I drive a crappy old Dodge Caravan 2000. It was given to me and was well maintained so it still run pretty well. Being an old car, I never bothered with any anti-theft device beside just locking the door. Who would try stealing an old piece of junk like that anyway? Well, I walked to the car one day and was proven wrong.  *I chose to share this guide eventough I am aware that what I am showing on this page could be used to steal a car, but this would be the equivalent of me teaching someone how to break into a store by throwing a brick in the window. If people want to steal cars, there's better techniques and information readily available to criminal and I highly doubt that my information would be of any help to any of them* Someone had managed to unlock the door and apparently went completly berzerk on the ingnition cylinder. They did not suceed. They probably panicked and left in a hurry because they didn't even bother to check the glove box. If they had they would have found my GPS (which is probably worth 1/5 of the car). But they went so crazy on on the ignition that there was no way for me to even insert my key to start the car. Now, replacing the igninion cylinder is really not a big deal as far as car repair goes and pretty much anyone should be able to pull it off. The part is also pretty cheap and easy to obtain (bought mine on ebay for 30$ shipping included). There was only one problem, you need to put the ignition in the accessory position in order to release the cylinder from the frame. How can you turn the ignition without being able to insert the key in? I went around online trying to find information but all I could find that was related to a broken ignigion that was impossible to put in accessory mode was a video on youtube showing how you can drill the center of the tumbler. All the rest was just information on how to replace defective cylinder, one that you could still put the key in. I came up with 3 possible solutions: Have the car towed to a mechanic Managing to force insert the key one last time so I can put it in accessory mode. Drill a hole through the lock like in the youtube video. Option #1 was out of the question, I had just overpaid for having the wiper's motor replaced less than 2 week before that and was already regretting not doing that job myself. I was not about to get charged hundreds of dollar to have them replace the ignition cylinder. Option #2 was the most practical as it didn't require much. Eventough I was able to clean up the key hole a bit and insert the key almost completly, the wannabe thief had damaged the lock too much and this was in vain. Option #3 was tricky as I did not own a good portable drill and the car was in the parking lot so access to a power outlet would have required me to go knock on the door of neighbors in order to plug an extension plug in the side of their house. While possible, I was trying to avoid this. The answer to my problem was that I would need to steal my own car.   *Before attempting this (or most car repair job), I strongly advise to unhook the car battery as a safety precaution.*   I started by trying to break the others part of the lock using a very strong screwdriver and a mechanic hammer. Progress was made but I quickly stopped because I was scared that the brute strenght involved would end up cracking the steering wheel chassis. If that would have happen, it would have turned a small repair job into a huge expensive one requiring the replacement of the whole steering wheel chassis assembly. So I changed my plan. I took a small, moderatly sturdy screwdriver that would fit inside the keyhole, lined the tip of the screwdriver diagonnaly agains't the base of the forefront security pin and gave a swift hammer hit on the base of the screwdriver. One or two precise hit will break the security pin. I did the same for all the others pins until they were all destroyed. The idea is to try to break the pins as close to the base as possible. Having some knowledge on the inner working of a lock, I knew that there would still be some leftover pins preventing the tumbler of turning but I figured it would weaken the lock enough for our need. I then took a long and re-inforced screwdriver, jammed it in the keyhole by hitting on the back of it's handle with my rubber hammer. Once it was firmly inside, I applied force and turned the screwdriver while jiggling it a little to try to vibrate what was left of the security pins. The rest of the pin that were preventing the tumbler cylinder of turning gave up and the cylinder started to turn. All that was left to do is press on the ignition cylinder's release pin while pulling on the screwdriver's handle. It should slide right out and then you can just slide the replacement ignition in it's place. After thinking about it, it would have also been possible to drill through the release pin so that it would not prevent manually rotating the cylinder to pull it out but I would still have needed a decent cordless drill to do that but that is something to keep in mind if you are stuck in the same situation as I was. But no matter what you decide to do, you will be looking like a car thief while doing it  so be sure to attempt this in broad daylight, ideally with the hood  of the car open so that peoples get the hint that you are the owner of the car:) If you are going to be a crook, go learn how to do things properly. If you were unable to steal an old family van from the time of Napster and Windows 98, you should definitly focus your efforts on another type of endeavour. Seriously, with all the information freely available on the internet, you have zero excuses beside being an unprepared moron. I used to wonder who the hell would put a club on the wheel of their shitty old car. Thanks to those idiotic wannabe car thiefs, I am now one of those weirdos :)Twitter (function(d, s, id) { var js, fjs = d.getElementsByTagName(s)[0]; if (d.getElementById(id)) {return;} js = d.createElement(s); js.id = id; js.src = "//connect.facebook.net/en_GB/all.js#xfbml=1"; fjs.parentNode.insertBefore(js, fjs); }(document, 'script', 'facebook-jssdk'));{lang: 'en-GB'}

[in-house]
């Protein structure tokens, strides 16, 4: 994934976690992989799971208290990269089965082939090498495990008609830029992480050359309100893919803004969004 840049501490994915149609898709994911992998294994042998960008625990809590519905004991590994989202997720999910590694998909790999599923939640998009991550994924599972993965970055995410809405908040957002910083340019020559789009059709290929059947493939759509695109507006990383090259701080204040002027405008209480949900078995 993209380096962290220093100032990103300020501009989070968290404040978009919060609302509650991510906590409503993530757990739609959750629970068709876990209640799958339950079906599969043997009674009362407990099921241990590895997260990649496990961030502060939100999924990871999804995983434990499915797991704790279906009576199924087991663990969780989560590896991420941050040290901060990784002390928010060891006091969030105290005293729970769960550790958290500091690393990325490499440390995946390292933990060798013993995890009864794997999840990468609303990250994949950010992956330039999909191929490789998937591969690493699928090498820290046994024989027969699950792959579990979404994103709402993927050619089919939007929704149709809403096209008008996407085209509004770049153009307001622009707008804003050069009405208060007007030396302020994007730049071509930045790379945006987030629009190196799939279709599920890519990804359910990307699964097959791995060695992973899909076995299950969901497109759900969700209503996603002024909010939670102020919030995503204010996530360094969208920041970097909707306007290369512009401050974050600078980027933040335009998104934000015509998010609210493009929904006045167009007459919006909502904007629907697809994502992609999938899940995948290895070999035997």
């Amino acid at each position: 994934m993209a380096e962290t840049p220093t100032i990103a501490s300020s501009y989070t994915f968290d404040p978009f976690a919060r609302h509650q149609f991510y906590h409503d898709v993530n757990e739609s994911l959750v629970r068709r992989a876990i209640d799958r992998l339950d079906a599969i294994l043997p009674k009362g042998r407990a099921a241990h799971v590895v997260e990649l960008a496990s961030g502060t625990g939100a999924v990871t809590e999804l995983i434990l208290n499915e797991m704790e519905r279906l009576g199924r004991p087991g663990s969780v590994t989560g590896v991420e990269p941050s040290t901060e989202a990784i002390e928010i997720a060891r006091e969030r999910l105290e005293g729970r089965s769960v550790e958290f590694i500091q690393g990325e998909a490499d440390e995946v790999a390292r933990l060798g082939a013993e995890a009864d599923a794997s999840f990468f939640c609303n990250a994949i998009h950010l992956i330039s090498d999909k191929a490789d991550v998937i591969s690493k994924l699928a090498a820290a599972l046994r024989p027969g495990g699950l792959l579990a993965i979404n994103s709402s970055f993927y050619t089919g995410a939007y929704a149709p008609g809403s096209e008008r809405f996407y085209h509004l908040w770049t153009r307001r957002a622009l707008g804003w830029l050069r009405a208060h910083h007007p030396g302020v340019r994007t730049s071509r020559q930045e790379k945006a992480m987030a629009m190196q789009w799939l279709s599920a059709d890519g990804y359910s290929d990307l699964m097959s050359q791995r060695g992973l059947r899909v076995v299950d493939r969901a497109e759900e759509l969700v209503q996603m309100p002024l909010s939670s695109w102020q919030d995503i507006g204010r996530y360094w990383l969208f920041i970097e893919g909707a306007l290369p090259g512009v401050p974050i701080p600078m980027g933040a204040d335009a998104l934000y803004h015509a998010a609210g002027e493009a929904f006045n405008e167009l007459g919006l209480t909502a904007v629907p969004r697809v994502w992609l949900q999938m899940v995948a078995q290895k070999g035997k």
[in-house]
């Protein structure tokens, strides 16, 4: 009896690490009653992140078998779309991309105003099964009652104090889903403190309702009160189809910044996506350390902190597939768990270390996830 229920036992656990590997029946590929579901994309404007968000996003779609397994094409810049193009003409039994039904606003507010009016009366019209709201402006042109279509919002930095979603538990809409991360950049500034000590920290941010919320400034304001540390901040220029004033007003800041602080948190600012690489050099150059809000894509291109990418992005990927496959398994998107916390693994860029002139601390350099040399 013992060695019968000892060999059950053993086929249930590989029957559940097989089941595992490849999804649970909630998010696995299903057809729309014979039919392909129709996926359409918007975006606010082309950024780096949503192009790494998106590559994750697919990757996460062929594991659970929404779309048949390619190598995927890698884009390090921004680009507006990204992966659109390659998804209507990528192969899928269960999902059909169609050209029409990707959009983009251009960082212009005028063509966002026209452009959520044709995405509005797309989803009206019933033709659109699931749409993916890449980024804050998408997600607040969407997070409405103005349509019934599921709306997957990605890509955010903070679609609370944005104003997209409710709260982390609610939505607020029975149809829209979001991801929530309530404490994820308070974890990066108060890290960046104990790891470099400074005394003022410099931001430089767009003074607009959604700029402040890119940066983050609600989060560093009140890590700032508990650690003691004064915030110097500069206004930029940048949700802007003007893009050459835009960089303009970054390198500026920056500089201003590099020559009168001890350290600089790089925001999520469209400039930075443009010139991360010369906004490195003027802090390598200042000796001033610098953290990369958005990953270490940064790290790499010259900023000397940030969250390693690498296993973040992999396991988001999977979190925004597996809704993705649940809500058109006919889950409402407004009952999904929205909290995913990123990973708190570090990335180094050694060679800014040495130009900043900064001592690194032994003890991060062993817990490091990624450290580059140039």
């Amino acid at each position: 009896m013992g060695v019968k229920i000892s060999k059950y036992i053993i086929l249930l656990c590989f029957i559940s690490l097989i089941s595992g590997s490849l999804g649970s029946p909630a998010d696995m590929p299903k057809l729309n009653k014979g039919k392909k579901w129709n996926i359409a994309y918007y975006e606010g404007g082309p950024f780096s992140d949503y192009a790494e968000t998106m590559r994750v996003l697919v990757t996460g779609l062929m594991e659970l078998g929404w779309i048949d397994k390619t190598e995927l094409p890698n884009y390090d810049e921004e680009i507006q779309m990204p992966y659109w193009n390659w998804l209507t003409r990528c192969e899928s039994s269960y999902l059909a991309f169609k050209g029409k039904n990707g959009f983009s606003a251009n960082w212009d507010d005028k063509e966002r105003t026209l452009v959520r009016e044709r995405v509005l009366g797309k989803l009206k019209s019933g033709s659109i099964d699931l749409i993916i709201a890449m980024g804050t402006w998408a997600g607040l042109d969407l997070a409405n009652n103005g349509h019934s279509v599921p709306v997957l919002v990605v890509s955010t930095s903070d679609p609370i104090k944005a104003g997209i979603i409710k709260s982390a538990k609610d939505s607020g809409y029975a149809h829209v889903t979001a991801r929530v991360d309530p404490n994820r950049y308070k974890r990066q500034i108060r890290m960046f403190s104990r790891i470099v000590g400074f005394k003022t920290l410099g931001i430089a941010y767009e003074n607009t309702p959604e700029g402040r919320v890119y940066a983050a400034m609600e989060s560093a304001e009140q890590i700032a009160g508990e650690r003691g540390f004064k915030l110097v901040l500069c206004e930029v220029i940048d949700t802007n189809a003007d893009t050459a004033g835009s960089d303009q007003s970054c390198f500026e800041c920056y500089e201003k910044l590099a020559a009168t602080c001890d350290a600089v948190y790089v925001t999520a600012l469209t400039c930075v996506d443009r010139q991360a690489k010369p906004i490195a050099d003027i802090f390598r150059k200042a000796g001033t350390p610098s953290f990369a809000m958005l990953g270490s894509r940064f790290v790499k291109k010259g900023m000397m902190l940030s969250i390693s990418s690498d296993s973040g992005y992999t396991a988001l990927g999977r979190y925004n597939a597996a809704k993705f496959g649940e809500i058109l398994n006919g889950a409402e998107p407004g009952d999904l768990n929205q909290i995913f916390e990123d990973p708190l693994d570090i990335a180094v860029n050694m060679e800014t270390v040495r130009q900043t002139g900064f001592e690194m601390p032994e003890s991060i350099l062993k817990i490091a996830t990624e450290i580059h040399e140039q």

40 out of 100 with 1 ratings